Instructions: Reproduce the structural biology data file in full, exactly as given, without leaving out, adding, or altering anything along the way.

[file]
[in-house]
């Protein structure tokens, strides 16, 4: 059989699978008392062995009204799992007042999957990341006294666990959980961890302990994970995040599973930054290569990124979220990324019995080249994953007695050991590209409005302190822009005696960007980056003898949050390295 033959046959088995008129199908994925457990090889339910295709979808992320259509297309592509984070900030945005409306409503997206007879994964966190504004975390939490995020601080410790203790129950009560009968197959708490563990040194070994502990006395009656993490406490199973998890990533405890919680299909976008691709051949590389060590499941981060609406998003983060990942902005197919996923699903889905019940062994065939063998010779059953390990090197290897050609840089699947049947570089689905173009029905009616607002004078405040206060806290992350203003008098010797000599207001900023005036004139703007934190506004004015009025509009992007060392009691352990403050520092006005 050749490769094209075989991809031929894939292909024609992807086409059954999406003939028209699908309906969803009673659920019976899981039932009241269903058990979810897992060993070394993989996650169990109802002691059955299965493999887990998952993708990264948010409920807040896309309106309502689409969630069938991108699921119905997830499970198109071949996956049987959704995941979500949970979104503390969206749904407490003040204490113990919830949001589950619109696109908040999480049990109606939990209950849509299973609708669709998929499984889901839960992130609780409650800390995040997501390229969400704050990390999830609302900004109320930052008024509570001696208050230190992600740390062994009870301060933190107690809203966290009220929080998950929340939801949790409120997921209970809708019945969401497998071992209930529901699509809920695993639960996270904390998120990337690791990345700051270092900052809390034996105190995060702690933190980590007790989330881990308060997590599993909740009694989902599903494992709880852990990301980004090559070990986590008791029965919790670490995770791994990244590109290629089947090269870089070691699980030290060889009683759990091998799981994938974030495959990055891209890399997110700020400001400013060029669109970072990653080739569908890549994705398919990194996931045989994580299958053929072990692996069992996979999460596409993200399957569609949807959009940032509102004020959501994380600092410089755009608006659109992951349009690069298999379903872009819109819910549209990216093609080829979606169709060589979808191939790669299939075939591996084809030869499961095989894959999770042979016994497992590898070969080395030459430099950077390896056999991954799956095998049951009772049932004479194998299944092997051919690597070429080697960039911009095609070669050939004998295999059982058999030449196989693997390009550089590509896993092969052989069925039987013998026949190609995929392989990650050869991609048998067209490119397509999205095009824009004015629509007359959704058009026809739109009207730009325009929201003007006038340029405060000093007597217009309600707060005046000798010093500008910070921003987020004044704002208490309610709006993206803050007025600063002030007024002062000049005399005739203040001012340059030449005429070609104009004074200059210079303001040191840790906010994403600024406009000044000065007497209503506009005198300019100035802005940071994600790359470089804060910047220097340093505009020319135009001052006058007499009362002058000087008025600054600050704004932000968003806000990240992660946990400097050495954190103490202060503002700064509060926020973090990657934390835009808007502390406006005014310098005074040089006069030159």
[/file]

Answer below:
[in-house]
């Protein structure tokens, strides 16, 4: 059989699978008392062995009204799992007042999957990341006294666990959980961890302990994970995040599973930054290569990124979220990324019995080249994953007695050991590209409005302190822009005696960007980056003898949050390295 033959046959088995008129199908994925457990090889339910295709979808992320259509297309592509984070900030945005409306409503997206007879994964966190504004975390939490995020601080410790203790129950009560009968197959708490563990040194070994502990006395009656993490406490199973998890990533405890919680299909976008691709051949590389060590499941981060609406998003983060990942902005197919996923699903889905019940062994065939063998010779059953390990090197290897050609840089699947049947570089689905173009029905009616607002004078405040206060806290992350203003008098010797000599207001900023005036004139703007934190506004004015009025509009992007060392009691352990403050520092006005 050749490769094209075989991809031929894939292909024609992807086409059954999406003939028209699908309906969803009673659920019976899981039932009241269903058990979810897992060993070394993989996650169990109802002691059955299965493999887990998952993708990264948010409920807040896309309106309502689409969630069938991108699921119905997830499970198109071949996956049987959704995941979500949970979104503390969206749904407490003040204490113990919830949001589950619109696109908040999480049990109606939990209950849509299973609708669709998929499984889901839960992130609780409650800390995040997501390229969400704050990390999830609302900004109320930052008024509570001696208050230190992600740390062994009870301060933190107690809203966290009220929080998950929340939801949790409120997921209970809708019945969401497998071992209930529901699509809920695993639960996270904390998120990337690791990345700051270092900052809390034996105190995060702690933190980590007790989330881990308060997590599993909740009694989902599903494992709880852990990301980004090559070990986590008791029965919790670490995770791994990244590109290629089947090269870089070691699980030290060889009683759990091998799981994938974030495959990055891209890399997110700020400001400013060029669109970072990653080739569908890549994705398919990194996931045989994580299958053929072990692996069992996979999460596409993200399957569609949807959009940032509102004020959501994380600092410089755009608006659109992951349009690069298999379903872009819109819910549209990216093609080829979606169709060589979808191939790669299939075939591996084809030869499961095989894959999770042979016994497992590898070969080395030459430099950077390896056999991954799956095998049951009772049932004479194998299944092997051919690597070429080697960039911009095609070669050939004998295999059982058999030449196989693997390009550089590509896993092969052989069925039987013998026949190609995929392989990650050869991609048998067209490119397509999205095009824009004015629509007359959704058009026809739109009207730009325009929201003007006038340029405060000093007597217009309600707060005046000798010093500008910070921003987020004044704002208490309610709006993206803050007025600063002030007024002062000049005399005739203040001012340059030449005429070609104009004074200059210079303001040191840790906010994403600024406009000044000065007497209503506009005198300019100035802005940071994600790359470089804060910047220097340093505009020319135009001052006058007499009362002058000087008025600054600050704004932000968003806000990240992660946990400097050495954190103490202060503002700064509060926020973090990657934390835009808007502390406006005014310098005074040089006069030159």